Former hobby baker makes her sweetest dreams come true
Kristal Perez already had what she thought was her dream job. Then she discovered something that made her dream bigger.
She was enjoying stability and rewarding work, doing exactly what she’d gone to school for — however, “I wasn’t completely happy,” she admits. “Something was missing.”
Perez had gotten her degree and set out to pursue a career in healthcare, but in the end, she says, baking “was a passion that I couldn’t ignore.” So she quit, and began to turn her beloved hobby into a moneymaker, launching Sugar Rush by Krys, a catering and pop-up dessert company. “I knew that I needed to do what I wanted to do. Leaving your job and dedicating yourself to something full time, it’s a big step — it was a whole process for me.”
Perez started Sugar Rush a year ago, and most Saturdays in season (including an upcoming holiday event) you can find her vending all kinds of savory and sweet items at the Hendersonville Farmers Market, as well as selling baked goods year round by custom order. She’s gone from baking for friends and family to growing a full-fledged operation, creating spreads of desserts for weddings and special events. “My family always had restaurants back in Puerto Rico,” says Perez, who follows in the culinary footsteps of her mother and uncle.
She started doing tres leches (Spanish for “milk cake,” it’s a sponge cake soaked in evaporated milk, condensed milk, and heavy cream) and flan. These were the gateway desserts that helped her recognize her natural gift in the kitchen. “I have a signature cake — it’s a recipe back from home in Puerto Rico, and that’s what got me into business.” That amaretto-laden staple has been joined by several other of her bestsellers: apple spice (made with fruit from local Hendersonville farmers), salted-caramel buttercream, and pumpkin-spice cakes have all become heavy hitters for late-season weddings.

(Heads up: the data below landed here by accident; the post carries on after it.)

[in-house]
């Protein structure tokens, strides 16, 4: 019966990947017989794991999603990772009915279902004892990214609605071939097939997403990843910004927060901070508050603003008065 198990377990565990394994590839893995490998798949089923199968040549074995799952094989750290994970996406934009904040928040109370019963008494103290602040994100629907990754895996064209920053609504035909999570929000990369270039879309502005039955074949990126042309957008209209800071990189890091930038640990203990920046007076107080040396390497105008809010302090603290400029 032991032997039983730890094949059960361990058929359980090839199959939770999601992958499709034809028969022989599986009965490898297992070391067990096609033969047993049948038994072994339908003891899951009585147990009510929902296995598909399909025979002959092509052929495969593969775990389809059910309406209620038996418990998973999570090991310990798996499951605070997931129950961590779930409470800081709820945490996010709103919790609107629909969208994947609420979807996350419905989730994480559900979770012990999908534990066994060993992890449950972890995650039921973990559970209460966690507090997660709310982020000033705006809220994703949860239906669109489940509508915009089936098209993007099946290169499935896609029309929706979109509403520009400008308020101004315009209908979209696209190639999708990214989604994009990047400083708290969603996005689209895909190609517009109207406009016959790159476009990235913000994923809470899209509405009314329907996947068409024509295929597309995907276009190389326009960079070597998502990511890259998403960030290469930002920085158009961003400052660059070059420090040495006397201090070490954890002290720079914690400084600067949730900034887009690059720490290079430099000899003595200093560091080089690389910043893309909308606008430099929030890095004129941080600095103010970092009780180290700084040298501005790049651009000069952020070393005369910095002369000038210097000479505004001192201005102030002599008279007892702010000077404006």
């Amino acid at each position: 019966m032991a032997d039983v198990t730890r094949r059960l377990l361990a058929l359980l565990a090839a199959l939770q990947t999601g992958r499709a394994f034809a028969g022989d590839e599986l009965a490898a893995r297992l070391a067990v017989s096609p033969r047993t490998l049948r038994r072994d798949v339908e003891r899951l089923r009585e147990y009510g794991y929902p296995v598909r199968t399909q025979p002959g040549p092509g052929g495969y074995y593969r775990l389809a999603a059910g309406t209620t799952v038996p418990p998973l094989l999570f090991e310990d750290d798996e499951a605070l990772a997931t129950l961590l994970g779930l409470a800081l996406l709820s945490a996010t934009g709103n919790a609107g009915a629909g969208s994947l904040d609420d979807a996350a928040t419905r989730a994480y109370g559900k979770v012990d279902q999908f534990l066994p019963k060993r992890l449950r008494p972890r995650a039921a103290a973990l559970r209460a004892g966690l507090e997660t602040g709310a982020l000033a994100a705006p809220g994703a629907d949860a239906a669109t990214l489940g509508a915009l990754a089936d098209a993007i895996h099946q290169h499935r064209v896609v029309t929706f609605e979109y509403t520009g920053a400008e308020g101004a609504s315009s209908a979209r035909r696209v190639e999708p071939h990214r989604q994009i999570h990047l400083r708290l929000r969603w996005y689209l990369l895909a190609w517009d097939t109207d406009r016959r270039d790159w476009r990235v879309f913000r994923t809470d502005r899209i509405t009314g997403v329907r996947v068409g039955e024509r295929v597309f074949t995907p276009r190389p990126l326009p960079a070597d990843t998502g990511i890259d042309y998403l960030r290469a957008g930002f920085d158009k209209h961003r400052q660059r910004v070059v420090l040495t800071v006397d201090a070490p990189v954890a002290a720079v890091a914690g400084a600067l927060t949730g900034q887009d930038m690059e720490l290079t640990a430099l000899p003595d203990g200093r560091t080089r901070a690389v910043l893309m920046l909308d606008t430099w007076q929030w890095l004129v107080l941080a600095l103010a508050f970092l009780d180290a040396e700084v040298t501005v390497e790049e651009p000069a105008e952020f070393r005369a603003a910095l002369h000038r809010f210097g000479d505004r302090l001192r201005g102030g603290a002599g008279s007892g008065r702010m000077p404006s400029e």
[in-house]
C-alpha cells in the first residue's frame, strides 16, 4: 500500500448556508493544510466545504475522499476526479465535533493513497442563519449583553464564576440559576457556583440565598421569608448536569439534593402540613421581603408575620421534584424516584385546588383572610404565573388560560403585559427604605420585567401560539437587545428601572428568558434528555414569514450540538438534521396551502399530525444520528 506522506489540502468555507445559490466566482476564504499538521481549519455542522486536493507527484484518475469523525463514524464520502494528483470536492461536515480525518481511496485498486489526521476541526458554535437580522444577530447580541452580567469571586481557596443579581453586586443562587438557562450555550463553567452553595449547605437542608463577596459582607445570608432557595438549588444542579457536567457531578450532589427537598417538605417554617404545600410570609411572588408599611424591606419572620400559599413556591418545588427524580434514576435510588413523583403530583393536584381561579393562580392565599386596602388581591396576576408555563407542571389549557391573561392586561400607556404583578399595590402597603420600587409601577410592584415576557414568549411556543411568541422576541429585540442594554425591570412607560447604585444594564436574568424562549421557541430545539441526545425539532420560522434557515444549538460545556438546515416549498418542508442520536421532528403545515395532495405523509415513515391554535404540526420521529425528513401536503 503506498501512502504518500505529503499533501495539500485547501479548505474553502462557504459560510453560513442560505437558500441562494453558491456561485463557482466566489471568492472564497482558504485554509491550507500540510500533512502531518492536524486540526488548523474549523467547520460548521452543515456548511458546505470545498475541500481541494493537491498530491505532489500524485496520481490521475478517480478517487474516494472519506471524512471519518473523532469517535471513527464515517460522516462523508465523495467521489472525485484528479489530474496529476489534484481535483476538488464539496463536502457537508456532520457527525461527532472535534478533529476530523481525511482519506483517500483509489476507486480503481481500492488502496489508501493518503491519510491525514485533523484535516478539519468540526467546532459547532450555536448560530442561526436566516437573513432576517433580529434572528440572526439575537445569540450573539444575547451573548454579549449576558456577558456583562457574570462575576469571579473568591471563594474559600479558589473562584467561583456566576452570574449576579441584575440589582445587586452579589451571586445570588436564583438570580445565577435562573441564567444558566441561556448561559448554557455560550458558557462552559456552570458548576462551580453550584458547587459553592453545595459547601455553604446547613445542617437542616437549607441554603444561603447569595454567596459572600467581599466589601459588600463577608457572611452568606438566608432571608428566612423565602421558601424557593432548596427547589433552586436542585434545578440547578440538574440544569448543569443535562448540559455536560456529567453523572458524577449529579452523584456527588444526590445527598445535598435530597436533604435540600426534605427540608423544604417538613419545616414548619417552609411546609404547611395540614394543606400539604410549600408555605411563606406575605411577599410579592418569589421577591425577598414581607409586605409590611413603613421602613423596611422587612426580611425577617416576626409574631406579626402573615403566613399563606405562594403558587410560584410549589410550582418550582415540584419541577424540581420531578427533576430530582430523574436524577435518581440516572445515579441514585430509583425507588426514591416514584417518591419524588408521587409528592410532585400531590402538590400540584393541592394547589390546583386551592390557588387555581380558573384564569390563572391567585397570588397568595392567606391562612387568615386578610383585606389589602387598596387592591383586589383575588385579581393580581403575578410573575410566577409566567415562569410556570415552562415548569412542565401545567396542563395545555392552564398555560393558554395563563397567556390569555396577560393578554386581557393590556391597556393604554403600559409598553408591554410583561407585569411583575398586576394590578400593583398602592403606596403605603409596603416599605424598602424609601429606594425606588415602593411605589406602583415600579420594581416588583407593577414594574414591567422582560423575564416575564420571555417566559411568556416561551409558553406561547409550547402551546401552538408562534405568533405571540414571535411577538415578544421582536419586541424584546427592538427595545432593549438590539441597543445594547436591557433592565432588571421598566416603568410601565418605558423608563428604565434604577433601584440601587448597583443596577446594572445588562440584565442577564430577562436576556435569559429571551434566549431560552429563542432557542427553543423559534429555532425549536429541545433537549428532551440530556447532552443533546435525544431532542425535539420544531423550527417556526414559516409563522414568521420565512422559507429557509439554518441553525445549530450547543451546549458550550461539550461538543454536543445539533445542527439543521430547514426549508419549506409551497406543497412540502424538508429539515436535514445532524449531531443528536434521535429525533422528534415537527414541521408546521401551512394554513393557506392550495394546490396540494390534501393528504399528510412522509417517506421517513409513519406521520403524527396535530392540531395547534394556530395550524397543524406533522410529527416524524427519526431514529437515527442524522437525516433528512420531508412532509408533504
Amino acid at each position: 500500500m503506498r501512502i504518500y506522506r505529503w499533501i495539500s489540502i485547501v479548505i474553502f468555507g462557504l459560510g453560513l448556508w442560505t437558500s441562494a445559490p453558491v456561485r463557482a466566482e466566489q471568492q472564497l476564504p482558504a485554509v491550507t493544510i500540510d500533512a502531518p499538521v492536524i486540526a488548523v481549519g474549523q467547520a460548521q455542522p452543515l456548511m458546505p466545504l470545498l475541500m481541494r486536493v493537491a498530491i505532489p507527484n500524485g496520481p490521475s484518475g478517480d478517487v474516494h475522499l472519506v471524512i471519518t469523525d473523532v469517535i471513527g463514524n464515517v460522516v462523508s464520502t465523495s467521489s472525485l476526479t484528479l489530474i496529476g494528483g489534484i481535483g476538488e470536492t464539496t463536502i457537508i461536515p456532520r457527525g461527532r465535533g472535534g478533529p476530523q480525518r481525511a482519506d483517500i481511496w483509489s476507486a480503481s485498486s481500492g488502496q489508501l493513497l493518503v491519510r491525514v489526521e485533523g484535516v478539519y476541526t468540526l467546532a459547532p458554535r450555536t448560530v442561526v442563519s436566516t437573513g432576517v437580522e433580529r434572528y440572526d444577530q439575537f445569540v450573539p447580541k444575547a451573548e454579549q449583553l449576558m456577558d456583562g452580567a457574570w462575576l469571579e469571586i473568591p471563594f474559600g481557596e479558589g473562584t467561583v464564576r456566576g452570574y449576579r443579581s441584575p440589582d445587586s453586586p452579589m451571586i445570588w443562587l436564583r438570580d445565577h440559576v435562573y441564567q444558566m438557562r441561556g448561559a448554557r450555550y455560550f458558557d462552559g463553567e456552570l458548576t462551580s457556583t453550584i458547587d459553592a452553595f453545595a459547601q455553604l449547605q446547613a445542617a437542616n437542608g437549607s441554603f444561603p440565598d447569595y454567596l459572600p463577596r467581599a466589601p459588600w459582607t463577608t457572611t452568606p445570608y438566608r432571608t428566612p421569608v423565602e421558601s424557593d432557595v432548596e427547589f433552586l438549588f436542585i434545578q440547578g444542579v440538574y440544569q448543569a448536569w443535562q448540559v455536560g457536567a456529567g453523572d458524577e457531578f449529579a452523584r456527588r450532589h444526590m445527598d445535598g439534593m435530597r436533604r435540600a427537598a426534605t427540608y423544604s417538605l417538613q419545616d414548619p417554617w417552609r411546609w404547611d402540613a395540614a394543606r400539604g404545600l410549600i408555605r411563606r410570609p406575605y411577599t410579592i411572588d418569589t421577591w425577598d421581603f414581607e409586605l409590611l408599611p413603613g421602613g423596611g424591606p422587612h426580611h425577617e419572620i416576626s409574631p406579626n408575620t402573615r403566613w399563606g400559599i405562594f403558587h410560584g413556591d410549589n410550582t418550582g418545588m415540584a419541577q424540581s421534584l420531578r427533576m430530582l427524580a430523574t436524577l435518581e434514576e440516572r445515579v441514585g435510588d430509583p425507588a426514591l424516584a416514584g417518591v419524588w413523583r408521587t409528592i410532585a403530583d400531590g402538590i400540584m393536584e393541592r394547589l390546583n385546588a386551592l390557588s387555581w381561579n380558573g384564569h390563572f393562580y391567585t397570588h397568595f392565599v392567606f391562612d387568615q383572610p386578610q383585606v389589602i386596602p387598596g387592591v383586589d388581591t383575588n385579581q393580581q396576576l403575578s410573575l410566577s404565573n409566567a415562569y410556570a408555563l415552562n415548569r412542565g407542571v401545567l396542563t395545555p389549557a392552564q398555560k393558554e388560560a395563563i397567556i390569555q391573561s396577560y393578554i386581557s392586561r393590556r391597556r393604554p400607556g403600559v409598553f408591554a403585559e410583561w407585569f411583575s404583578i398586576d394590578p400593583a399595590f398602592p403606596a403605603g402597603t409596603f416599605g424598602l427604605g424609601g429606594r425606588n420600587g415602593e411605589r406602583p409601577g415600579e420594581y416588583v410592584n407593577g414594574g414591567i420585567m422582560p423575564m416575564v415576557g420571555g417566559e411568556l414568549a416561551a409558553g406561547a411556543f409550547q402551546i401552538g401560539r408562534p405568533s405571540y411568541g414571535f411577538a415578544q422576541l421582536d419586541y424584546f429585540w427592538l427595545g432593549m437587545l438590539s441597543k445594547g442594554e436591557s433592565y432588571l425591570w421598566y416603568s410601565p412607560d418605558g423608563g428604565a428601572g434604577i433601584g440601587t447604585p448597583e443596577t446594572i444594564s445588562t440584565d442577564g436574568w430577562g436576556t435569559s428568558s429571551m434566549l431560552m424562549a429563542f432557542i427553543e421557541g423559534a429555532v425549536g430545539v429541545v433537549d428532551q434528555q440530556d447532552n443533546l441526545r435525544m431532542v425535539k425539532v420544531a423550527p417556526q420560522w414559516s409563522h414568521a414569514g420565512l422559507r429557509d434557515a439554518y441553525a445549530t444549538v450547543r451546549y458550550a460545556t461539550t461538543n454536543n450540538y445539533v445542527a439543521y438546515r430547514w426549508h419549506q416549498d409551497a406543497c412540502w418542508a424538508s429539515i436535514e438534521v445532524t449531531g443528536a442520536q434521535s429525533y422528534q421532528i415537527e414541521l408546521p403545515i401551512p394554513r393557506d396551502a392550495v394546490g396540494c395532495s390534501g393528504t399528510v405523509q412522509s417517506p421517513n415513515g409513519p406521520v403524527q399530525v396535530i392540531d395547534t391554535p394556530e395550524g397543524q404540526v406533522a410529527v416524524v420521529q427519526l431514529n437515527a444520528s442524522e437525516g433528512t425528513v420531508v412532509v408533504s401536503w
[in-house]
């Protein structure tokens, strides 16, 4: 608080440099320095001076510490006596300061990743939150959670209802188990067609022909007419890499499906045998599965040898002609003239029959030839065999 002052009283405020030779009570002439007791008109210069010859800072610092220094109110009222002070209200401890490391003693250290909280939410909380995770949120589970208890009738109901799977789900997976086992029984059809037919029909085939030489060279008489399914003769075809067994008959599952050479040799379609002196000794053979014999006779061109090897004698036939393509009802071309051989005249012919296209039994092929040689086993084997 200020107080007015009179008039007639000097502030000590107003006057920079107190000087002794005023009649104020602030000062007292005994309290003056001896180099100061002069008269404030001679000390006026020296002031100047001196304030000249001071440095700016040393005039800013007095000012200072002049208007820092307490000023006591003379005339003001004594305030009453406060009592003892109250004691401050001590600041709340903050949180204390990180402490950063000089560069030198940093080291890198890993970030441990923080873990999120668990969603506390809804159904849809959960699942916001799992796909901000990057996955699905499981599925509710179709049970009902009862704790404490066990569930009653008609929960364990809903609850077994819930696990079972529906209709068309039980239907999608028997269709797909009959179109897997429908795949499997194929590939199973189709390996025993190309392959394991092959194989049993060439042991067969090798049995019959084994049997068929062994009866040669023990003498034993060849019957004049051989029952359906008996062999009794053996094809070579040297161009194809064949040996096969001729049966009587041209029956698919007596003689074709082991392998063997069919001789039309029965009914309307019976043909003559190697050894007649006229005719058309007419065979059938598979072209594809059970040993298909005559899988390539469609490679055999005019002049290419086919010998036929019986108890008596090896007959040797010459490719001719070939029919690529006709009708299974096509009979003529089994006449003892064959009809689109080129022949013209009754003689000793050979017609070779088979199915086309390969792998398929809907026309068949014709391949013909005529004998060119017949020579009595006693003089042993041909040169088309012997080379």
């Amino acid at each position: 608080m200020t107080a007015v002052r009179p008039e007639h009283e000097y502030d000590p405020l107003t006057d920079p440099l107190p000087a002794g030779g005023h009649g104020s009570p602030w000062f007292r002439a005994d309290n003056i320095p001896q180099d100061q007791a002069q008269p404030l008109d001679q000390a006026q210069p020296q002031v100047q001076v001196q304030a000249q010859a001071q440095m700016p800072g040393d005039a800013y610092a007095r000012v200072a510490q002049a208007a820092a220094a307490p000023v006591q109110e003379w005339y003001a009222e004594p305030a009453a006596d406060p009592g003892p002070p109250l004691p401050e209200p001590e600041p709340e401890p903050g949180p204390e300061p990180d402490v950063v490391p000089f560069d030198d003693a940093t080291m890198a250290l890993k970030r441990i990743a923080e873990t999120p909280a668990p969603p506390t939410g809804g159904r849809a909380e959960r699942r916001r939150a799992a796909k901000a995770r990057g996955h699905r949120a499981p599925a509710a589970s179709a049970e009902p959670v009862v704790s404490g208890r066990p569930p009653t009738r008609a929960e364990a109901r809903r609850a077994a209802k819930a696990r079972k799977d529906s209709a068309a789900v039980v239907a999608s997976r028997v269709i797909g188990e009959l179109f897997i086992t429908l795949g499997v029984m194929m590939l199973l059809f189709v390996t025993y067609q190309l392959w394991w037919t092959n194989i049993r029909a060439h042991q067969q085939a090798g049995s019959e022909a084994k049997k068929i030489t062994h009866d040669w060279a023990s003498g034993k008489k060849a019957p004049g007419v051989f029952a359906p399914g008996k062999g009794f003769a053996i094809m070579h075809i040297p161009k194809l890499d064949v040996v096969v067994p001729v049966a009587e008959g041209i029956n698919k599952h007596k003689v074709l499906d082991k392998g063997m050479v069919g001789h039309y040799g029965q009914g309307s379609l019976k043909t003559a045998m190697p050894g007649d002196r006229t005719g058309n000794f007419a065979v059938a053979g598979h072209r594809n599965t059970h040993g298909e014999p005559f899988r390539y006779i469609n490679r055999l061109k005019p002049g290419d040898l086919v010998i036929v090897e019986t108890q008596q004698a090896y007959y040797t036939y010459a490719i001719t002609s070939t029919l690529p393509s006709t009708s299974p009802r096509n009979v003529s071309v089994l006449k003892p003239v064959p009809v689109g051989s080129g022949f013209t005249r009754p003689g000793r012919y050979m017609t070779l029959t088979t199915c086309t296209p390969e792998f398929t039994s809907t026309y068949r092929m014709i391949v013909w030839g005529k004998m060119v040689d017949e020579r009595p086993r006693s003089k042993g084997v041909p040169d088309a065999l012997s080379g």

At the market, customers can also pick up an assortment of tarts, pies, pastries, brownies, and s’mores. But more recently, she’s begun to expand the menu to include savory foods, made with her chef partner Tenzin Khyentse. Originally from Tibet, Khyentse uses his experience to offer a variety of cuisines from around the world: vegetable and beef dumplings, kebabs, tamales, and soups including their popular butternut-squash soup.
“I’d never made [the tamales] before — to be honest, it’s not something that comes from my culture,” she says. “But people were asking for it, so I said, we have to do it. I had someone teach me how.”
For Perez, it’s about more than just having something to sell — it’s about reciprocity. “We try to incorporate something from each culture in the area … we’re still learning.”
The desire to expand her personal horizons is also at the root of her new business. “A few years ago, I went through a really hard time in my life. And baking was what motivated me and kept my mind off of the bad things. And I decided that if I was going to do something to take my mind off of the bad things, I’d better do something that is constructive.”
She adds, “I used to bake at night, when I couldn’t sleep, and I didn’t know what to do with all of these things I was making.” So she’d bring them to work to share with her coworkers: “Nobody knew that that beautiful work that I did was the product of pain.”
For Perez, baking became like a meditation, a healthy exercise to clear her mind and create something good, something that would make the people in her life — and herself — happy.
Sugar Rush by Krys, Mills River. For more information, including custom orders, e-mail firstname.lastname@example.org, call 828-222-3171, visit the website (sugarrushbykrys.net), or see “Sugar Rush by Krys” on Facebook. Sugar Rush will vend at The Hendersonville Farmers Market’s holiday market on Saturday, Dec. 5, 9am-1pm, 650 Maple St. (at the Historic Train Depot in downtown Hendersonville’s 7th Avenue District), 828-233-3216.